Low performers greatly overestimate their performance on a task, but high performers underestimate their performance; the Dunning Kruger Effect (Kruger & Dunning, 1999). This disadvantages low performers because they do not know, for example, when they need to study more. How can these metacognitive errors be remediated to improve performance? Although most research has attempted to reduce metacognitive errors in low performers by training cognitive ability (e.g., improving task performance), training metacognitive ability would be more efficient and more likely to transfer to other tasks. This dissertation empirically tests two methods for improving metacognitive accuracy in high and low performers.

Tammy Johnson, School of Educational Studies

Secondary English As a Foreign Language Teachers and Teaching: Cultural Practices, Products, and Perspectives

Learning English is a global phenomenon, if not a necessity, for economic and political reasons in the world today. However, effective instruction of English as a Foreign Language (EFL) has differing views on how culture and language should be taught. Developed by the author, the study uses the Culture Teaching Model, which emphasizes that effective cultural instruction should incorporate practices, products, and perspectives. Based on 40 interviews with secondary school teachers from developing countries in different parts of the world, the study will explore the importance of culture, teachers’ beliefs, and effective instructional practices in teaching English in diverse classrooms.

Elizabeth Kuo, School of Educational Studies

Southeast Asian Americans Students’ Perspective on Factors and or Influences that Lead to High School Dropout

Southern California has a large concentration of Southeast Asian Americans (SEAAs), a population with high rates of high school dropouts. Students who drop out of high school face a number of negative outcomes such as lower aspiration and higher economic constraints. However, limited research on SEAAs and qualitative research have been conducted to understand the underlying reasons why student’s dropout from their own perspective. The proposed phenomenological study will be conducted in Southern California to understand the factors that influences their decision to drop out of high school from SEAA students’ perspectives.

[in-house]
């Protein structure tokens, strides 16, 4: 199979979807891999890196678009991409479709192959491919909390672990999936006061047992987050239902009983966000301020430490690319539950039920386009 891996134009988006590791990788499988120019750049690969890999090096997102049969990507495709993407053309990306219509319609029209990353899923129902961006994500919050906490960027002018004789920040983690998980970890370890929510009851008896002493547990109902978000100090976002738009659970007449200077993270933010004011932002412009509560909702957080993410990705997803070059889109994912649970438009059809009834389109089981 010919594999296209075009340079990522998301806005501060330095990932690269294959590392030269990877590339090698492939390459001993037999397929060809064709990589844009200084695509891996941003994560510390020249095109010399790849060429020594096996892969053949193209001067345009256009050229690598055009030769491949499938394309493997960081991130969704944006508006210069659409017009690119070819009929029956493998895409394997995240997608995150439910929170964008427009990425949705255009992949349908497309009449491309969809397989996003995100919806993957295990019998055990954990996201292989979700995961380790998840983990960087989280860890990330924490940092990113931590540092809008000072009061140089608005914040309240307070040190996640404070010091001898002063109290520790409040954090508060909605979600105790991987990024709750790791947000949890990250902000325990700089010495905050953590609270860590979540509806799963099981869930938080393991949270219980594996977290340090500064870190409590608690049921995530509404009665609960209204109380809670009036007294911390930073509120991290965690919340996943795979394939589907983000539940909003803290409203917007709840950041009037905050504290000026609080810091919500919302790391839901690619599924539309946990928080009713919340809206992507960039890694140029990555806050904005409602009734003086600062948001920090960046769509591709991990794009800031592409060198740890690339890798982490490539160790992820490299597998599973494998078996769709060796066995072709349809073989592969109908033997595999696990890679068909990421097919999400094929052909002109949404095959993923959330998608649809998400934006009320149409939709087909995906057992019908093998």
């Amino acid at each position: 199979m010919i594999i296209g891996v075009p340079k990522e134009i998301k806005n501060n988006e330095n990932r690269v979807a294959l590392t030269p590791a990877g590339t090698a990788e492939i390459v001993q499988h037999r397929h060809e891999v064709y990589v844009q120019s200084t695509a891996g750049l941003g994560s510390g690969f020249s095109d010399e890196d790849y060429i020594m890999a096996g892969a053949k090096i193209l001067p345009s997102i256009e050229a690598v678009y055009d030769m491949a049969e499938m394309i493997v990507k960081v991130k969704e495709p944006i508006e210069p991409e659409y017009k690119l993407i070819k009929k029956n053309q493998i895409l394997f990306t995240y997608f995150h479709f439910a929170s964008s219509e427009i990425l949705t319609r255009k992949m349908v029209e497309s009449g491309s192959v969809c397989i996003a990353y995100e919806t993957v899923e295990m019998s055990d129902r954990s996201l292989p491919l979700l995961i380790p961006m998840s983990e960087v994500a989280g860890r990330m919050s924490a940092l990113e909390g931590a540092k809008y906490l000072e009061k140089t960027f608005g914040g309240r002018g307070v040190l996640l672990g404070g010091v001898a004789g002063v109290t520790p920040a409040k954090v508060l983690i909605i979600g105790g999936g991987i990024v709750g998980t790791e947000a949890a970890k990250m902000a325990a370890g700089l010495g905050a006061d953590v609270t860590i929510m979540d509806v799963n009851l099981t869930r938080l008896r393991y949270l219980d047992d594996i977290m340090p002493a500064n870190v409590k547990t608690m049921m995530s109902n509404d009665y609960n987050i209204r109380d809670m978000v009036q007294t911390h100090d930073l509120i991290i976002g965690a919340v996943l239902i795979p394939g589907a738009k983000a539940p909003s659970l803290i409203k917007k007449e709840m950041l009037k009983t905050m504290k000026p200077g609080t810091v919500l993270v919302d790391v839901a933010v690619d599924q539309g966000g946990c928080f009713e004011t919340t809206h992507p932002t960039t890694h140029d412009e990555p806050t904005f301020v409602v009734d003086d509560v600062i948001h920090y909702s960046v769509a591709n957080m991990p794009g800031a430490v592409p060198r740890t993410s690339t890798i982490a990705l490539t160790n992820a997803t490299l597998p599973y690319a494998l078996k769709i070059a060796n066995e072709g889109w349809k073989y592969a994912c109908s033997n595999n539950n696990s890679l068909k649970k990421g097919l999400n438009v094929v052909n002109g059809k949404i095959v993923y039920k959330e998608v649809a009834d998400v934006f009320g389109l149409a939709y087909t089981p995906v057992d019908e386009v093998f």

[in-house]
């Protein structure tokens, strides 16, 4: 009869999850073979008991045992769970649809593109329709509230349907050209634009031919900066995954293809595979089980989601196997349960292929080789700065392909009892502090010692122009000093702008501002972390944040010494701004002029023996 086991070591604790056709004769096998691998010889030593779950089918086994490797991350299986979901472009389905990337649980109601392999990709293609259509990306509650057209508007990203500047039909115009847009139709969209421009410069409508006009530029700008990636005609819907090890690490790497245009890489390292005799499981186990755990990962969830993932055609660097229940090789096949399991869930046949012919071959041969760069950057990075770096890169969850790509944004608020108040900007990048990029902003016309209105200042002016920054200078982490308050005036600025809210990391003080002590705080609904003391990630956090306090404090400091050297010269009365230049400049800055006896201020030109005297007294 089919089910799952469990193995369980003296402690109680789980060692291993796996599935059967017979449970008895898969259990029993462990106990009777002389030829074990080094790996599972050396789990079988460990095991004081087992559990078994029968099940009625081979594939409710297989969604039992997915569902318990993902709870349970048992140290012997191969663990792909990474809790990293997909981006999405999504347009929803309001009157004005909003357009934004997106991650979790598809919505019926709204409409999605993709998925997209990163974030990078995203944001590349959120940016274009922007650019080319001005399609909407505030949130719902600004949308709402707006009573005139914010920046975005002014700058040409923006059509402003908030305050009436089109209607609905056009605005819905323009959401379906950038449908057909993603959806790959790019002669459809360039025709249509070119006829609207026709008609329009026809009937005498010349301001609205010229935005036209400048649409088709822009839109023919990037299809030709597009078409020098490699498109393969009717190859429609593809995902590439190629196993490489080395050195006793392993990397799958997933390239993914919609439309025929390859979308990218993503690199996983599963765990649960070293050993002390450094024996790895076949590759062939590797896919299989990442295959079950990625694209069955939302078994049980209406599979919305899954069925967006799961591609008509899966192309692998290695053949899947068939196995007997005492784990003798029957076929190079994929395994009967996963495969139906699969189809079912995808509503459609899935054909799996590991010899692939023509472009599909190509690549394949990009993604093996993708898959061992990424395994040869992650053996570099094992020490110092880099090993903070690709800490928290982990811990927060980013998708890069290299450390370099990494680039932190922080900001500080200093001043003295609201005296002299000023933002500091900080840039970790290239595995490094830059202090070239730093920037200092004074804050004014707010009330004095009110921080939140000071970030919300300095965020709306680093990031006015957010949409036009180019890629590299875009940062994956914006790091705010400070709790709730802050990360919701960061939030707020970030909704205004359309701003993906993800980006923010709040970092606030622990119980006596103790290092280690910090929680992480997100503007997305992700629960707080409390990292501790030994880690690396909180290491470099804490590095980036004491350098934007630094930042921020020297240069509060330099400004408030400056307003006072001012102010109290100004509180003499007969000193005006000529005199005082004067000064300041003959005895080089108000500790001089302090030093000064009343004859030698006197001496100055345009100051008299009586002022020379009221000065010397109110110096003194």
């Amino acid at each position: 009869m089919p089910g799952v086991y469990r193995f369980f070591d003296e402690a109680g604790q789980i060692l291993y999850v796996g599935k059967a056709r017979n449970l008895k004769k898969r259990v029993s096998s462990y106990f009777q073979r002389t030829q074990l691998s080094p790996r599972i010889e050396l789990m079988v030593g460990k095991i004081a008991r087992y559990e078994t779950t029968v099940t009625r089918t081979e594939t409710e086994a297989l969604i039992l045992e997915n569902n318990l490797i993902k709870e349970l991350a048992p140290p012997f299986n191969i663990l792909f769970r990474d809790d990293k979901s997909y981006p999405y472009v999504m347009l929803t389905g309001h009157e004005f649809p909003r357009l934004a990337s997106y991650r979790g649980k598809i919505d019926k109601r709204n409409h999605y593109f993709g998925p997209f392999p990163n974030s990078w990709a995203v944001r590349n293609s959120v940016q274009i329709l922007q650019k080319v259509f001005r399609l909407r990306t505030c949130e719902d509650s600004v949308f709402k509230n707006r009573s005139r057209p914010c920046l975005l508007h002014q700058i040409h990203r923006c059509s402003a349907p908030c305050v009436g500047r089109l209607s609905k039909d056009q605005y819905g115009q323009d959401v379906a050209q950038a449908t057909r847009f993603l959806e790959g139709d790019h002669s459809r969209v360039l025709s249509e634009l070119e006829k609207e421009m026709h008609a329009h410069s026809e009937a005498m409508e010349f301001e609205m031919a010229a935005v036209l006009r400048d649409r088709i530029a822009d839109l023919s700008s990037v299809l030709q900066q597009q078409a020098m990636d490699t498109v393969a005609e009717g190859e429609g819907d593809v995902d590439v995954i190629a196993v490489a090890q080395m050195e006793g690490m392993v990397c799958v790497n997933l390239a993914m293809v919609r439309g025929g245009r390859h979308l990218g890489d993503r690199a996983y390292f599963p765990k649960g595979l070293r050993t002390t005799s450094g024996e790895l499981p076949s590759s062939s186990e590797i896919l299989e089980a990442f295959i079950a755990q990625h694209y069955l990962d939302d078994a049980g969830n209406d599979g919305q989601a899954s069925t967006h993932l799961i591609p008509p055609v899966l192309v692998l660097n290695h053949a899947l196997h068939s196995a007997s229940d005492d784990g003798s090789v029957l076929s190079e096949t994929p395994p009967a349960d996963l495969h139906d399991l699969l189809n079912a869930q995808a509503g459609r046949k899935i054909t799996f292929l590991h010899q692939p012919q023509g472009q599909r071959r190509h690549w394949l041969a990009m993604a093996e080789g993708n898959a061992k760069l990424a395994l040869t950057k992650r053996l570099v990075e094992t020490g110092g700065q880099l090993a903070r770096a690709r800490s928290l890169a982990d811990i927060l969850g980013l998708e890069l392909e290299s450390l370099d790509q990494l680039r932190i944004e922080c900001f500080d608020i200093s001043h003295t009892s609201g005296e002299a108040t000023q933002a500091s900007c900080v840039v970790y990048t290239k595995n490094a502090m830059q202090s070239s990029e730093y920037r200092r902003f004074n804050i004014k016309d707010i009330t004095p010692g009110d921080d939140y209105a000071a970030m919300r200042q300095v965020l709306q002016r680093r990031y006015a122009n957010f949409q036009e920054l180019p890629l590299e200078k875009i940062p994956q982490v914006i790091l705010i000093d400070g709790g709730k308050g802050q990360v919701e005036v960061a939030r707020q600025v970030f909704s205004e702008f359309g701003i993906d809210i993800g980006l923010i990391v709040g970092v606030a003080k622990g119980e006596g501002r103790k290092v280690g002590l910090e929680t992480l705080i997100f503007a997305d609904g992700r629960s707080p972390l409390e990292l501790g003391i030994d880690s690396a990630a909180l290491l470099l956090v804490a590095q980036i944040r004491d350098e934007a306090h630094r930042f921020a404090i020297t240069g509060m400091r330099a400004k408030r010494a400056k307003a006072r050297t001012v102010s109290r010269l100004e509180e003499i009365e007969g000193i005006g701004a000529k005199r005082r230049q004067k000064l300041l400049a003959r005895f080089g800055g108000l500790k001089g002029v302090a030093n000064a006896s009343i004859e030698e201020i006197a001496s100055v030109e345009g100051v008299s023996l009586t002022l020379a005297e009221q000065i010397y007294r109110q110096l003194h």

Kelsey Picken, School of Arts & Humanities

Philanthropy and the Public Good: The Future of Culture in Los Angeles

Compiling documents, interviews, and reports, this dissertation will align philanthropic histories of Los Angeles with the urban impact of their missions on the greater social, economic, and political spheres of the city and provide predictive models for future impact. In line with the goals and vision of the National Committee for Responsive Philanthropy (NCRP), this study seeks to deepen current knowledge on the challenges and opportunities of philanthropy as it relates to cultural institutions and the individuals who influence their own communities as donors.

Andrea Ruybal, Division of Behavioral & Organizational Sciences

Attribution Theory and Increasing Social Support for Women with Postpartum Depression: An Exploration of Stability, Onset Controllability, and Perceived Effort

Guided by attribution theory, the current studies seek to assess whether emphasizing the temporary nature, the uncontrollable development, and that effort is being given to overcome postpartum depression (PPD), will result in increased positive emotion and greater social support for women with the ailment. This approach will be tested via eight vignettes about PPD and through eight anti-stigma video PSAs. This set of studies will demonstrate the applicability of attribution theory to PPD, provide insight into the stigmatization of women with PPD and reduce that stigma, while also expanding the current understanding of attribution theory through a novel approach.

2018 – 2019 CGU Doctoral Dissertation Fellows and Thesis Projects

Charlina Gozali, School of Educational Studies

From Early Childhood to Adulthood: Leader Development in Indonesia